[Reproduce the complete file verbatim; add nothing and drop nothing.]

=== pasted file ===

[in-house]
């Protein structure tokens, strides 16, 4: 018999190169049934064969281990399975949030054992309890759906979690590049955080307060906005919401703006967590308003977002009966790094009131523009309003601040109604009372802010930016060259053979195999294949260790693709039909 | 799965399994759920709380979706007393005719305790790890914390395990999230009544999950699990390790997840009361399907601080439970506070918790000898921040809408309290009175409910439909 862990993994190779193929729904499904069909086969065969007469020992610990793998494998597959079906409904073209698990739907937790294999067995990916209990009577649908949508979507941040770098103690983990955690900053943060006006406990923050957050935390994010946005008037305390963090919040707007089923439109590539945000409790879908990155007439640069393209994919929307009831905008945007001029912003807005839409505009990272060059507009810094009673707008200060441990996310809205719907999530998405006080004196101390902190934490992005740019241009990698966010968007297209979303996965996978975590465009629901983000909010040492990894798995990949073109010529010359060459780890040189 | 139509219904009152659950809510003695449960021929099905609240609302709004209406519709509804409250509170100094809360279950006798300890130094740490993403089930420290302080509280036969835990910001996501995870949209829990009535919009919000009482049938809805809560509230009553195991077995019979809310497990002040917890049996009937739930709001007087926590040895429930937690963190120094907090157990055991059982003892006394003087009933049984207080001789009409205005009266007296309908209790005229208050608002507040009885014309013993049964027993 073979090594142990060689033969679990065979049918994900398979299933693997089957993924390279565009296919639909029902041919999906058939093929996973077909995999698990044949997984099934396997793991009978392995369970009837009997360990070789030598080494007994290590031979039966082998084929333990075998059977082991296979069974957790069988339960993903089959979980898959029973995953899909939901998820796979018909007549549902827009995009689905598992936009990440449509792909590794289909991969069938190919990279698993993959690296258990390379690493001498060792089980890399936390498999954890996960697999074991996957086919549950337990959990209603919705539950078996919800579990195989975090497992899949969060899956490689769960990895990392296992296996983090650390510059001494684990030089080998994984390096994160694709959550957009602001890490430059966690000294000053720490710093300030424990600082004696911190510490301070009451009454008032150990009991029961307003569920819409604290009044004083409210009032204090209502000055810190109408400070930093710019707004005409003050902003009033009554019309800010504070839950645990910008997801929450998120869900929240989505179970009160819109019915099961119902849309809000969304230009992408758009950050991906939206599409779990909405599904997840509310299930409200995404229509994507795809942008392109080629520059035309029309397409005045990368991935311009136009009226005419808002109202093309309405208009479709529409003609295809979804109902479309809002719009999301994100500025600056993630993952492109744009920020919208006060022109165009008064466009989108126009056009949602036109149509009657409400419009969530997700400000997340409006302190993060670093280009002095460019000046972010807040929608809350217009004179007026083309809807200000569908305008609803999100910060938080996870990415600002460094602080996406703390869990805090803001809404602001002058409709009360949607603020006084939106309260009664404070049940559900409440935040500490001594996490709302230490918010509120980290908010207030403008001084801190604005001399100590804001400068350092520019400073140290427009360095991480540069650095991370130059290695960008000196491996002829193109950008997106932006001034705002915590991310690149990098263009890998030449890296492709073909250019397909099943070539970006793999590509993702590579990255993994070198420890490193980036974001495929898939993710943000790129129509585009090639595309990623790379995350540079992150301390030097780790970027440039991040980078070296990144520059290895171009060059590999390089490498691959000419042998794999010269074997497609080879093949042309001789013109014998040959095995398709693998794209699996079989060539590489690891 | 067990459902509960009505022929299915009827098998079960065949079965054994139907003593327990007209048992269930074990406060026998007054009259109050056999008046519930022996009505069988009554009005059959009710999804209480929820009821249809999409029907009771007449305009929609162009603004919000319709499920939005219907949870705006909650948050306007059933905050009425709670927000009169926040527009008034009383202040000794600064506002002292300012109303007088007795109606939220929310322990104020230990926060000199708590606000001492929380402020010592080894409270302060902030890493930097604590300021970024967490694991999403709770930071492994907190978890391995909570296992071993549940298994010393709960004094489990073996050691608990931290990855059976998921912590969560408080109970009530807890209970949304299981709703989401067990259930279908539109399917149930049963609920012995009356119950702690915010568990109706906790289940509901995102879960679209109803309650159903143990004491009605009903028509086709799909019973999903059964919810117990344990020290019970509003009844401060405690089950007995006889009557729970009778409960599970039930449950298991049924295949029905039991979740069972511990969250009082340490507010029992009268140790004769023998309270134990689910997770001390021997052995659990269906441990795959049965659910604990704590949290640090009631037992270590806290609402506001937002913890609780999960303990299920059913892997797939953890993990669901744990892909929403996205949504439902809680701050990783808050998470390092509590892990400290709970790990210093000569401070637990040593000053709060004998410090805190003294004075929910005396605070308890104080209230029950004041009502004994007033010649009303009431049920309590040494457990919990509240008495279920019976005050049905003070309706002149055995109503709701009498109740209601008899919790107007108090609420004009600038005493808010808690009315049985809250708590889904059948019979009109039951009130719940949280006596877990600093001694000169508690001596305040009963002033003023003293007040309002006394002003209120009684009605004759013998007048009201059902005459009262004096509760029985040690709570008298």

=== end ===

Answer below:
[in-house]
């Protein structure tokens, strides 16, 4: 018999190169049934064969281990399975949030054992309890759906979690590049955080307060906005919401703006967590308003977002009966790094009131523009309003601040109604009372802010930016060259053979195999294949260790693709039909 | 799965399994759920709380979706007393005719305790790890914390395990999230009544999950699990390790997840009361399907601080439970506070918790000898921040809408309290009175409910439909 862990993994190779193929729904499904069909086969065969007469020992610990793998494998597959079906409904073209698990739907937790294999067995990916209990009577649908949508979507941040770098103690983990955690900053943060006006406990923050957050935390994010946005008037305390963090919040707007089923439109590539945000409790879908990155007439640069393209994919929307009831905008945007001029912003807005839409505009990272060059507009810094009673707008200060441990996310809205719907999530998405006080004196101390902190934490992005740019241009990698966010968007297209979303996965996978975590465009629901983000909010040492990894798995990949073109010529010359060459780890040189 | 139509219904009152659950809510003695449960021929099905609240609302709004209406519709509804409250509170100094809360279950006798300890130094740490993403089930420290302080509280036969835990910001996501995870949209829990009535919009919000009482049938809805809560509230009553195991077995019979809310497990002040917890049996009937739930709001007087926590040895429930937690963190120094907090157990055991059982003892006394003087009933049984207080001789009409205005009266007296309908209790005229208050608002507040009885014309013993049964027993 073979090594142990060689033969679990065979049918994900398979299933693997089957993924390279565009296919639909029902041919999906058939093929996973077909995999698990044949997984099934396997793991009978392995369970009837009997360990070789030598080494007994290590031979039966082998084929333990075998059977082991296979069974957790069988339960993903089959979980898959029973995953899909939901998820796979018909007549549902827009995009689905598992936009990440449509792909590794289909991969069938190919990279698993993959690296258990390379690493001498060792089980890399936390498999954890996960697999074991996957086919549950337990959990209603919705539950078996919800579990195989975090497992899949969060899956490689769960990895990392296992296996983090650390510059001494684990030089080998994984390096994160694709959550957009602001890490430059966690000294000053720490710093300030424990600082004696911190510490301070009451009454008032150990009991029961307003569920819409604290009044004083409210009032204090209502000055810190109408400070930093710019707004005409003050902003009033009554019309800010504070839950645990910008997801929450998120869900929240989505179970009160819109019915099961119902849309809000969304230009992408758009950050991906939206599409779990909405599904997840509310299930409200995404229509994507795809942008392109080629520059035309029309397409005045990368991935311009136009009226005419808002109202093309309405208009479709529409003609295809979804109902479309809002719009999301994100500025600056993630993952492109744009920020919208006060022109165009008064466009989108126009056009949602036109149509009657409400419009969530997700400000997340409006302190993060670093280009002095460019000046972010807040929608809350217009004179007026083309809807200000569908305008609803999100910060938080996870990415600002460094602080996406703390869990805090803001809404602001002058409709009360949607603020006084939106309260009664404070049940559900409440935040500490001594996490709302230490918010509120980290908010207030403008001084801190604005001399100590804001400068350092520019400073140290427009360095991480540069650095991370130059290695960008000196491996002829193109950008997106932006001034705002915590991310690149990098263009890998030449890296492709073909250019397909099943070539970006793999590509993702590579990255993994070198420890490193980036974001495929898939993710943000790129129509585009090639595309990623790379995350540079992150301390030097780790970027440039991040980078070296990144520059290895171009060059590999390089490498691959000419042998794999010269074997497609080879093949042309001789013109014998040959095995398709693998794209699996079989060539590489690891 | 067990459902509960009505022929299915009827098998079960065949079965054994139907003593327990007209048992269930074990406060026998007054009259109050056999008046519930022996009505069988009554009005059959009710999804209480929820009821249809999409029907009771007449305009929609162009603004919000319709499920939005219907949870705006909650948050306007059933905050009425709670927000009169926040527009008034009383202040000794600064506002002292300012109303007088007795109606939220929310322990104020230990926060000199708590606000001492929380402020010592080894409270302060902030890493930097604590300021970024967490694991999403709770930071492994907190978890391995909570296992071993549940298994010393709960004094489990073996050691608990931290990855059976998921912590969560408080109970009530807890209970949304299981709703989401067990259930279908539109399917149930049963609920012995009356119950702690915010568990109706906790289940509901995102879960679209109803309650159903143990004491009605009903028509086709799909019973999903059964919810117990344990020290019970509003009844401060405690089950007995006889009557729970009778409960599970039930449950298991049924295949029905039991979740069972511990969250009082340490507010029992009268140790004769023998309270134990689910997770001390021997052995659990269906441990795959049965659910604990704590949290640090009631037992270590806290609402506001937002913890609780999960303990299920059913892997797939953890993990669901744990892909929403996205949504439902809680701050990783808050998470390092509590892990400290709970790990210093000569401070637990040593000053709060004998410090805190003294004075929910005396605070308890104080209230029950004041009502004994007033010649009303009431049920309590040494457990919990509240008495279920019976005050049905003070309706002149055995109503709701009498109740209601008899919790107007108090609420004009600038005493808010808690009315049985809250708590889904059948019979009109039951009130719940949280006596877990600093001694000169508690001596305040009963002033003023003293007040309002006394002003209120009684009605004759013998007048009201059902005459009262004096509760029985040690709570008298």